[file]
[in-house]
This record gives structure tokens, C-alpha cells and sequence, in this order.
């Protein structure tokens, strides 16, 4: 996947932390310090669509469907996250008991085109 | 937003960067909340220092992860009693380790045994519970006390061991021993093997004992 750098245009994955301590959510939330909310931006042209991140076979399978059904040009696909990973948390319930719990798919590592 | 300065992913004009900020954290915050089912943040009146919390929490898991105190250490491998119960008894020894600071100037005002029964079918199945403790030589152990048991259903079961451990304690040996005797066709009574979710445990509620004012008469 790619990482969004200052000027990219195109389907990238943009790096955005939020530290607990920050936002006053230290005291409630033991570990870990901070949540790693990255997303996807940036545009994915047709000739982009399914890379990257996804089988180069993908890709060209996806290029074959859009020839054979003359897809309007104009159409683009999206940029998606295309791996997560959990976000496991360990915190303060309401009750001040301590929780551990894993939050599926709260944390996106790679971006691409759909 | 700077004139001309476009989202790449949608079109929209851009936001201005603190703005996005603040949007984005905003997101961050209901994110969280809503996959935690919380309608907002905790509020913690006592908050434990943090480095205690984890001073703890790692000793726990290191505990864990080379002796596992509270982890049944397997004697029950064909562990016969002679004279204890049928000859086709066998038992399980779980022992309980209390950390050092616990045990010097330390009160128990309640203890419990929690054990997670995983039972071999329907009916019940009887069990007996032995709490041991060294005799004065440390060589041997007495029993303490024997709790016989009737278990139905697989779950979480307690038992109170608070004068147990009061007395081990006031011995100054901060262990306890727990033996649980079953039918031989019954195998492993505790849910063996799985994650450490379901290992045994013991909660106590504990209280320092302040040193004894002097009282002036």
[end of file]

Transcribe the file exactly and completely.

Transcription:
[in-house]
This record gives structure tokens, C-alpha cells and sequence, in this order.
């Protein structure tokens, strides 16, 4: 996947932390310090669509469907996250008991085109 | 937003960067909340220092992860009693380790045994519970006390061991021993093997004992 750098245009994955301590959510939330909310931006042209991140076979399978059904040009696909990973948390319930719990798919590592 | 300065992913004009900020954290915050089912943040009146919390929490898991105190250490491998119960008894020894600071100037005002029964079918199945403790030589152990048991259903079961451990304690040996005797066709009574979710445990509620004012008469 790619990482969004200052000027990219195109389907990238943009790096955005939020530290607990920050936002006053230290005291409630033991570990870990901070949540790693990255997303996807940036545009994915047709000739982009399914890379990257996804089988180069993908890709060209996806290029074959859009020839054979003359897809309007104009159409683009999206940029998606295309791996997560959990976000496991360990915190303060309401009750001040301590929780551990894993939050599926709260944390996106790679971006691409759909 | 700077004139001309476009989202790449949608079109929209851009936001201005603190703005996005603040949007984005905003997101961050209901994110969280809503996959935690919380309608907002905790509020913690006592908050434990943090480095205690984890001073703890790692000793726990290191505990864990080379002796596992509270982890049944397997004697029950064909562990016969002679004279204890049928000859086709066998038992399980779980022992309980209390950390050092616990045990010097330390009160128990309640203890419990929690054990997670995983039972071999329907009916019940009887069990007996032995709490041991060294005799004065440390060589041997007495029993303490024997709790016989009737278990139905697989779950979480307690038992109170608070004068147990009061007395081990006031011995100054901060262990306890727990033996649980079953039918031989019954195998492993505790849910063996799985994650450490379901290992045994013991909660106590504990209280320092302040040193004894002097009282002036």